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WHILE VISITING NEW York a few years ago, Dan Winters popped into a bodega and ordered a plain with a schmear. The clerk just stared at him, and Winters, who spent four years in the city starting in the late 1980s, realized the guy had no idea what he was saying. Times had changed, even for breakfast. “No one said, ‘Let me get a bagel with cream cheese,’” Winters says. “It was ‘plain with a schmear.’”

Winters celebrates that era in The Grey Ghost, a look at the New York the photographer experienced in his late twenties. “It was the twilight of the New York City that would become the New York City of lore,” Winters says. “The New York of Taxi Driver, Dog Day Afternoon, Serpico—not to use too many Al Pacino references.”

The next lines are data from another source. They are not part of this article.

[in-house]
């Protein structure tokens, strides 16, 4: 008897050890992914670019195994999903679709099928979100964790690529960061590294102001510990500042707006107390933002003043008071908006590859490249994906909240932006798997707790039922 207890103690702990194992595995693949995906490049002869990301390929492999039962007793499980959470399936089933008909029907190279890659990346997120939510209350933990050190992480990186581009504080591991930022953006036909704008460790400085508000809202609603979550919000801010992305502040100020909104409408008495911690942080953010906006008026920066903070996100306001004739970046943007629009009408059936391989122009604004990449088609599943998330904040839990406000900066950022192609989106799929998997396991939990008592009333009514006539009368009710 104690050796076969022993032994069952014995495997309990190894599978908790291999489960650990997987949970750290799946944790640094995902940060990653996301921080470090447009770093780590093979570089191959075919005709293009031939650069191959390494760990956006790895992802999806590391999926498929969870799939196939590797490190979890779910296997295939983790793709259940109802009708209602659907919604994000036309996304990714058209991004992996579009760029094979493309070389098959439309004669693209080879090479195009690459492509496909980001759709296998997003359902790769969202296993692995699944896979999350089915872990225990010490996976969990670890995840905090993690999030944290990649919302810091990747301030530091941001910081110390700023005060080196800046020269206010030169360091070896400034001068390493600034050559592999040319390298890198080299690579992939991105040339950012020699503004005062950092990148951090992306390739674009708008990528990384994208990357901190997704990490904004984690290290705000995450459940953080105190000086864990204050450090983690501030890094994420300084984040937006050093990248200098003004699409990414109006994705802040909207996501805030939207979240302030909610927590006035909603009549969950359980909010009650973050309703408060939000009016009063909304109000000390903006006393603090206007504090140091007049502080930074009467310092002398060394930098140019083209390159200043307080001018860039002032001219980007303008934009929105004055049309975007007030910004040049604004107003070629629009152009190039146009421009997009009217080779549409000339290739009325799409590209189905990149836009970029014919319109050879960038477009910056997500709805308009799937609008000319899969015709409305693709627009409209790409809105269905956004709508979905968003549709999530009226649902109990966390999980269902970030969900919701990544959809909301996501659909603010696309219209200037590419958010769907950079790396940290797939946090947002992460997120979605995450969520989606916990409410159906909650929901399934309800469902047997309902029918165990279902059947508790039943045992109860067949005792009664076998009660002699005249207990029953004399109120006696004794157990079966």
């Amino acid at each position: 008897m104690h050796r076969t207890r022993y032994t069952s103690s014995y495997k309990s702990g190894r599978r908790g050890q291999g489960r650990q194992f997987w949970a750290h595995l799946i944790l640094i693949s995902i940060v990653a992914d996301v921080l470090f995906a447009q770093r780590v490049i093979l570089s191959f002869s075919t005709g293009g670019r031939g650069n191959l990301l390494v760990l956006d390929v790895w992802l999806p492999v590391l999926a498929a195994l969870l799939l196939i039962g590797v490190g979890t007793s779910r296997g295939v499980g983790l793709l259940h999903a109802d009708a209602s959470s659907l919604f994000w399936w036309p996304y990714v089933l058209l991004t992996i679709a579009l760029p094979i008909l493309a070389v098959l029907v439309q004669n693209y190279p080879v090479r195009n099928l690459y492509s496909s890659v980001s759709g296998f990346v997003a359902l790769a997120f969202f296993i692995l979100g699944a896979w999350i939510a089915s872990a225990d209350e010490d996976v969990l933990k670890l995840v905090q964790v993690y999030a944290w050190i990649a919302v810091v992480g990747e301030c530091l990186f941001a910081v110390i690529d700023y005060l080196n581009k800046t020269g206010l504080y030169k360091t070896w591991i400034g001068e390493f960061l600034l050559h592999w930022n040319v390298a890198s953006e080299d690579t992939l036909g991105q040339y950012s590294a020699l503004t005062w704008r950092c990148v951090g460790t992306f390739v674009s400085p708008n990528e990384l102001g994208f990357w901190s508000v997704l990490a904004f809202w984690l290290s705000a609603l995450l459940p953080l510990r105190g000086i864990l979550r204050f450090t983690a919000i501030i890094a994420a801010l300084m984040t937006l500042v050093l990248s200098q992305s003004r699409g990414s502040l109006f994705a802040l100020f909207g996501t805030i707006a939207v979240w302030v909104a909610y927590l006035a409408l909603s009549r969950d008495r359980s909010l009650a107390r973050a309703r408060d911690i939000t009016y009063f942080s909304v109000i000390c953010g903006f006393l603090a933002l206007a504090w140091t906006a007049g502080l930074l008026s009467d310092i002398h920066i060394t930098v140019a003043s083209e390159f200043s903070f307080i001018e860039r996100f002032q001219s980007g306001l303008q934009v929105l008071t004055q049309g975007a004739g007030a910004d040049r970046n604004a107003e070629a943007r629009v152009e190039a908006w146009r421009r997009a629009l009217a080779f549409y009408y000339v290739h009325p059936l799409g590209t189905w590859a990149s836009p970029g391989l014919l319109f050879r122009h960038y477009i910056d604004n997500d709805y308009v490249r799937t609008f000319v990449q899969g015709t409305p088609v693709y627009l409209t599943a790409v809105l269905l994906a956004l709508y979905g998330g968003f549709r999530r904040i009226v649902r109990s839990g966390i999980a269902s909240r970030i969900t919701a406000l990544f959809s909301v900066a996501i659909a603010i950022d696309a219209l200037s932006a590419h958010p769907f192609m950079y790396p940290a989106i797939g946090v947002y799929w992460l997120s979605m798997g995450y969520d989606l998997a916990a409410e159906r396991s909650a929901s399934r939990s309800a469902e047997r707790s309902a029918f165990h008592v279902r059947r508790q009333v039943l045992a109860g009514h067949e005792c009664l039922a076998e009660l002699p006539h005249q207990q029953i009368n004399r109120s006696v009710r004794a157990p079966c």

WIRED’s chief photographer splits his time between Austin, Los Angeles and Savannah, and has over the years flown about 3.2 million miles photographing everyone from Leonardo DiCaprio to President Obama. Three years ago, while working on his memoir Road to Seeing, Winters, who is 54, rediscovered the images he made decades ago in New York. The city so profoundly shaped him that he decided to compile the photos in a book.